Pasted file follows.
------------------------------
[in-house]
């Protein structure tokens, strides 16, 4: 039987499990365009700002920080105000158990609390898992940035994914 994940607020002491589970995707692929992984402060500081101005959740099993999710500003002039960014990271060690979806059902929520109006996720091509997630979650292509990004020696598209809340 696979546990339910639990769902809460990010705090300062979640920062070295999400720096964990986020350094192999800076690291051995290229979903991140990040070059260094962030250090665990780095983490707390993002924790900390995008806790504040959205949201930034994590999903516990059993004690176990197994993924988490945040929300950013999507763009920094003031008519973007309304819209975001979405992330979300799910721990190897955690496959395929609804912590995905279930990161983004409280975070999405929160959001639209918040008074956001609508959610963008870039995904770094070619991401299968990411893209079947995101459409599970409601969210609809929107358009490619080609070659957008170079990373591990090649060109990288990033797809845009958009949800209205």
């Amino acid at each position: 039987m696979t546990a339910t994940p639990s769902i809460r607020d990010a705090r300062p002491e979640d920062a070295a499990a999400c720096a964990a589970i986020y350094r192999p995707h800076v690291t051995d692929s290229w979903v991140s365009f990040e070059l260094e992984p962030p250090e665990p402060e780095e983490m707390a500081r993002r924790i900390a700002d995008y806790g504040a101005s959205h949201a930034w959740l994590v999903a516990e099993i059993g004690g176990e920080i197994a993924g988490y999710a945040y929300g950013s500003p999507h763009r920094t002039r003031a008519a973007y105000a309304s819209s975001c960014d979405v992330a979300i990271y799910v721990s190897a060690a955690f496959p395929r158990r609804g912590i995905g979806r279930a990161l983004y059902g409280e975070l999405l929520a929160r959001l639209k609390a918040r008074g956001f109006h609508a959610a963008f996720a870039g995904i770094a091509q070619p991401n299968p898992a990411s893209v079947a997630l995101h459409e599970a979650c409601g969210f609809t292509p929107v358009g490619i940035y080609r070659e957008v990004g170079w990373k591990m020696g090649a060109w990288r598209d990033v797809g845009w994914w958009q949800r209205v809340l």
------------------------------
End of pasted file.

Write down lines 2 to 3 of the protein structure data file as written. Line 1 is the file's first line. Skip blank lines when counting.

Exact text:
């Protein structure tokens, strides 16, 4: 039987499990365009700002920080105000158990609390898992940035994914 994940607020002491589970995707692929992984402060500081101005959740099993999710500003002039960014990271060690979806059902929520109006996720091509997630979650292509990004020696598209809340 696979546990339910639990769902809460990010705090300062979640920062070295999400720096964990986020350094192999800076690291051995290229979903991140990040070059260094962030250090665990780095983490707390993002924790900390995008806790504040959205949201930034994590999903516990059993004690176990197994993924988490945040929300950013999507763009920094003031008519973007309304819209975001979405992330979300799910721990190897955690496959395929609804912590995905279930990161983004409280975070999405929160959001639209918040008074956001609508959610963008870039995904770094070619991401299968990411893209079947995101459409599970409601969210609809929107358009490619080609070659957008170079990373591990090649060109990288990033797809845009958009949800209205």
């Amino acid at each position: 039987m696979t546990a339910t994940p639990s769902i809460r607020d990010a705090r300062p002491e979640d920062a070295a499990a999400c720096a964990a589970i986020y350094r192999p995707h800076v690291t051995d692929s290229w979903v991140s365009f990040e070059l260094e992984p962030p250090e665990p402060e780095e983490m707390a500081r993002r924790i900390a700002d995008y806790g504040a101005s959205h949201a930034w959740l994590v999903a516990e099993i059993g004690g176990e920080i197994a993924g988490y999710a945040y929300g950013s500003p999507h763009r920094t002039r003031a008519a973007y105000a309304s819209s975001c960014d979405v992330a979300i990271y799910v721990s190897a060690a955690f496959p395929r158990r609804g912590i995905g979806r279930a990161l983004y059902g409280e975070l999405l929520a929160r959001l639209k609390a918040r008074g956001f109006h609508a959610a963008f996720a870039g995904i770094a091509q070619p991401n299968p898992a990411s893209v079947a997630l995101h459409e599970a979650c409601g969210f609809t292509p929107v358009g490619i940035y080609r070659e957008v990004g170079w990373k591990m020696g090649a060109w990288r598209d990033v797809g845009w994914w958009q949800r209205v809340l």